South Carolina lawmakers are contemplating a step that would be drastic even amid the string of extreme responses to Syrian refugee resettlement: a bill that would create a public online registry of all refugees and require police to track them.
A state Senate committee approved a bill to do so on Wednesday, although a Democratic lawmaker’s objection has blocked it from going to the floor for now.
An online registry that contains refugees’ addresses would be a dangerous proposition, critics say. Lawmakers have repeatedly told the public that admitting refugees would put communities at risk, and some South Carolina residents have joked about shooting them.
Even one Republican senator who supports the bill said creating a registry went too far, although she still believes Syrian refugee resettlement should be stopped. The bill applies to refugees from all countries, not just Syrians.
“I do not think that that would be good information to release because we don’t want the general public — especially people that would be out looking for refugees to even harm them or something” to be able to access it, state Sen. Katrina Shealy said. “I don’t think that would be a good idea.”
If the bill goes to the floor, Shealy said she will push for an amendment to remove that provision in favor of one that restricts access to the registry to the Department of Social Services or those who need it for legal reasons.
Even without a public registry of refugees, resettlement advocates said the bill would be damaging. It would require police to track refugees and make anyone who helps resettlement efforts in the state liable for damages if a refugee they assisted went on to commit an act of terrorism.
Resettlement agencies often work with churches and volunteers, and many pastors strongly oppose the legislation, said Jenny Yang of World Relief, a group that facilitates resettlement in South Carolina and elsewhere.
She called it “some of the worst legislation we’ve ever seen coming out of a state legislature” on refugees.
“A lot of refugees have gone through really horrific experiences overseas and are basically being re-traumatized when they’re here because they feel like they’re living in communities where they’re not being welcomed, although they’ve done everything they can to prove they’re not a security threat,” Yang said.
South Carolina state Sen. Kevin Johnson, the Democrat who put the bill on hold, has called for a minority report on the bill. He said he isn’t opposed to listening to ways to improve the refugee vetting process, but does not think this bill is the right way to go about it. It might not even be constitutional, Johnson noted, since the federal government sets immigration and refugee policy, not the states.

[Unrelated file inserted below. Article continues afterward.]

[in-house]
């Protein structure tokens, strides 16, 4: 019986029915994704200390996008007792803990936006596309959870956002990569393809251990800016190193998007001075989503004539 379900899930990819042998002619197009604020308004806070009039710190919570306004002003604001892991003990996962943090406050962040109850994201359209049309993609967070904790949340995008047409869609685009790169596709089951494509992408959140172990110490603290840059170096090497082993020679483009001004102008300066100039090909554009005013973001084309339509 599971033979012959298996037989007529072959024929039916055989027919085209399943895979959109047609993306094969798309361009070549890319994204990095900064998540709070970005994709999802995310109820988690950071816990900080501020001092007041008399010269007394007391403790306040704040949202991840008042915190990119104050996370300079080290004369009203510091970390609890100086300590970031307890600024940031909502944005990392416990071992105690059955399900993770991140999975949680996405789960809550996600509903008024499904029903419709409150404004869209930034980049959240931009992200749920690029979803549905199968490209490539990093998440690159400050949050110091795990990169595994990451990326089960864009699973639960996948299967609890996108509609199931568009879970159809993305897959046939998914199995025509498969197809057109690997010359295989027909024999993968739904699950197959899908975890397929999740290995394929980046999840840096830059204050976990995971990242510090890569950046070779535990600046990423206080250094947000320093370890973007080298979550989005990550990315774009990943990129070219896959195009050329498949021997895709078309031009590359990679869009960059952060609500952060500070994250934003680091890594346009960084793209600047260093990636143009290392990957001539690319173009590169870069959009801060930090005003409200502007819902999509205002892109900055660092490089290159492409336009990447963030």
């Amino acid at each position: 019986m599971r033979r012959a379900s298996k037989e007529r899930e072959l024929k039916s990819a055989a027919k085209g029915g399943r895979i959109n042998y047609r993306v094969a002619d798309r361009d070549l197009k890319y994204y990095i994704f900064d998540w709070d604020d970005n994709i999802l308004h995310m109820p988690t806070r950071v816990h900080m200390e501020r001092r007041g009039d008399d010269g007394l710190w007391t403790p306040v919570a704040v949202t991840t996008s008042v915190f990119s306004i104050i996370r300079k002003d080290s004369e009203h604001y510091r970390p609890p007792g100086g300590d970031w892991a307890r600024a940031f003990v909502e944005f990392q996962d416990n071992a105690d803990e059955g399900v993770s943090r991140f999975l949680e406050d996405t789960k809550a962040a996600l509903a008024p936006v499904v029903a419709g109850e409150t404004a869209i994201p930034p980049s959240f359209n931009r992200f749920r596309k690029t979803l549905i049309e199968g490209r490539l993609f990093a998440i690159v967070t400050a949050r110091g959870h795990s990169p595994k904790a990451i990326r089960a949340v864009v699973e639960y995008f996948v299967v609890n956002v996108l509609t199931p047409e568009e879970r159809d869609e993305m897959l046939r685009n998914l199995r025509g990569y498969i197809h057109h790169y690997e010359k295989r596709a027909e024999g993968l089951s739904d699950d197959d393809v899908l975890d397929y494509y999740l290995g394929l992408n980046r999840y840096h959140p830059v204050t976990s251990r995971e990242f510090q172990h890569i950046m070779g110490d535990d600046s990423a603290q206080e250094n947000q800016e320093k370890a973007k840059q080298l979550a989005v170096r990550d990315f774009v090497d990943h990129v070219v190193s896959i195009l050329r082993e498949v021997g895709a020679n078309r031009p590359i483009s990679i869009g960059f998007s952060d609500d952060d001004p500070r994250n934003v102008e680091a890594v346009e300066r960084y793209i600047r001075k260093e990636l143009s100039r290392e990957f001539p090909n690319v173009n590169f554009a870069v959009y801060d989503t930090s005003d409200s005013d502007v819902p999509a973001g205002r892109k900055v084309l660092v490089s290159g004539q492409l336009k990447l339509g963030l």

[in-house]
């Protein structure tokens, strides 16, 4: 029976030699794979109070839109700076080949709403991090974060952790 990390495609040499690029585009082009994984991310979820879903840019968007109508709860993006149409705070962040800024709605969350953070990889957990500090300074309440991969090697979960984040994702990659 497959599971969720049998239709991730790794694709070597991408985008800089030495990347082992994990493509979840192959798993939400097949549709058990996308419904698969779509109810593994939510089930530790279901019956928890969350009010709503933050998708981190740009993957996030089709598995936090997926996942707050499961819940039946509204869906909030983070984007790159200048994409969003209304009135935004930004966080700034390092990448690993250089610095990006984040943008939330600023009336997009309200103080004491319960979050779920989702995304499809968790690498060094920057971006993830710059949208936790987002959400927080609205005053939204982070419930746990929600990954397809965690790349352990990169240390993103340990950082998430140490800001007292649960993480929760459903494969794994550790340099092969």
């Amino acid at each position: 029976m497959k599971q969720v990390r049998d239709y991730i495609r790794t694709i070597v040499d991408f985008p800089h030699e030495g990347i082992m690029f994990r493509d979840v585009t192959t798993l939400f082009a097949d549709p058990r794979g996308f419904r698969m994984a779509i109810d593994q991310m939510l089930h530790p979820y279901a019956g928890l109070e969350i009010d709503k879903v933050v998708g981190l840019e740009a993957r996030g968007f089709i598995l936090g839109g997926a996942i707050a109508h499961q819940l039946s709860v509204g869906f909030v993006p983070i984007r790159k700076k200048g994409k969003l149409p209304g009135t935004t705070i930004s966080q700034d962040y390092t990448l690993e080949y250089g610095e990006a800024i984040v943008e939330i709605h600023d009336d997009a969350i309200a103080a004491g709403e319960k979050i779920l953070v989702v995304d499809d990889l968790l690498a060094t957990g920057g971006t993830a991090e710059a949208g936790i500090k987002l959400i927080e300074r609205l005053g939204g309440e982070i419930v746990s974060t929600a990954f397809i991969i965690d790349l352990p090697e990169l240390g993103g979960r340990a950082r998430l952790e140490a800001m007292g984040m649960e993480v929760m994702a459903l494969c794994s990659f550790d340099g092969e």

Johnson said a lot of the debate surrounding refugee resettlement reminded him of the rhetoric his ancestors and other black Americans have endured: “‘We don’t want you in our neighborhood’ or ‘We don’t want you in our state, you’re going to come over here and rape and steal and take all of our jobs.'”
“I think that we can deal with that issue without being hateful,” Johnson said.
South Carolina Gov. Nikki Haley (R) joined other governors last fall in proclaiming her state would no longer accept Syrian refugees — a move most experts say they lack authority to actually carry out. Some Syrian refugees have since resettled in the state despite Haley’s call to block them.
Republicans and some Democrats at the federal level have tried to make it harder for the government to admit Syrian and Iraqi refugees. The House passed a bill last year aimed at slowing the admission process for people from those countries and pressuring officials not to accept them. Democrats blocked that legislation from moving forward in the Senate last week.
U.S. Reps. Mick Mulvaney and Jeff Duncan, both South Carolina Republicans, got involved in the state’s refugee bill, and testified about the process before the committee.
“If you let in the wrong Irishman, the downside is really not that serious. You let in the wrong Syrian refugee — one — and people could die,” Mulvaney said, according to The Associated Press. A spokeswoman for Mulvaney did not respond to a request for comment on exactly what he meant by “the wrong Irishman.”
Shealy, the Republican state senator who supports the bill, said it “doesn’t stop the people of South Carolina from helping refugees, because not all refugees are coming from terrorist countries.”
“It’s not that we’re trying to keep refugees out of South Carolina,” Shealy said. “We just want to make sure that those that do come to South Carolina that we know who they are, we know that they’ve been fully vetted and that we can know where they are until we know that it’s a safe situation.”
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